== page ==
George W. Bush helped bring the country together following the Sept, 11 attacks, notably standing atop the smoking rubble of the World Trade Center, his arm draped over the shoulder of a firefighter, as he shouted through a bullhorn. Bill Clinton helped reassure the nation after the bombing of a federal building in Oklahoma City and the mass school shooting at Columbine High School.
Trump, too, has been able to summon soothing words. But then he often quickly lapses into divisive tweets and statements — just recently painting immigrants as "invaders," suggesting four Democratic congresswoman of colour should go back to their home countries, though all are citizens, and describing majority-black Baltimore as a rat-infested hell-hole.
In the Texas border city of El Paso, some residents and local Democratic politicians said Trump was not welcome and urged him to stay away.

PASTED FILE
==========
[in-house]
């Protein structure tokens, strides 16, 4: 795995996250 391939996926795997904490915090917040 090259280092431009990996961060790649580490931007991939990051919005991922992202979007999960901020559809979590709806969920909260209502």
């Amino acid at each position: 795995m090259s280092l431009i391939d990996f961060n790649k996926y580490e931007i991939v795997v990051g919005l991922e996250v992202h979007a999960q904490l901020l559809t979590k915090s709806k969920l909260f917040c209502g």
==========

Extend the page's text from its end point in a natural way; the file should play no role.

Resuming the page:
"This president, who helped create the hatred that made Saturday's tragedy possible, should not come to El Paso," Beto O'Rourke tweeted.
"We do not need more division. We need to heal. He has no place here."
In Dayton, Mayor Nan Whaley said she would be meeting with Trump on Wednesday, but she told reporters she was disappointed with his scripted remarks Monday responding to the shootings.
His speech included a denunciation of "racism, bigotry and white supremacy" and a declaration that "hate has no place in America."
But he made no mention of new efforts to limit sales of certain guns or the anti-immigration rhetoric found in an online screed posted just before the El Paso attack.
Dayton Mayor Whaley said simply, "Everyone has it in their power to be a force to bring people together, and everybody has it in their power to be a force to bring people apart — that's up to the president of the United States."
Recent Pew Research Center polling found 85% of U.S. adults believe the tone and nature of political debate in the country has become more negative, with a majority saying Trump has changed things for the worse. And more than three quarters — 78% — say that elected officials who use heated or aggressive language to talk about certain people or groups make violence against those people more likely.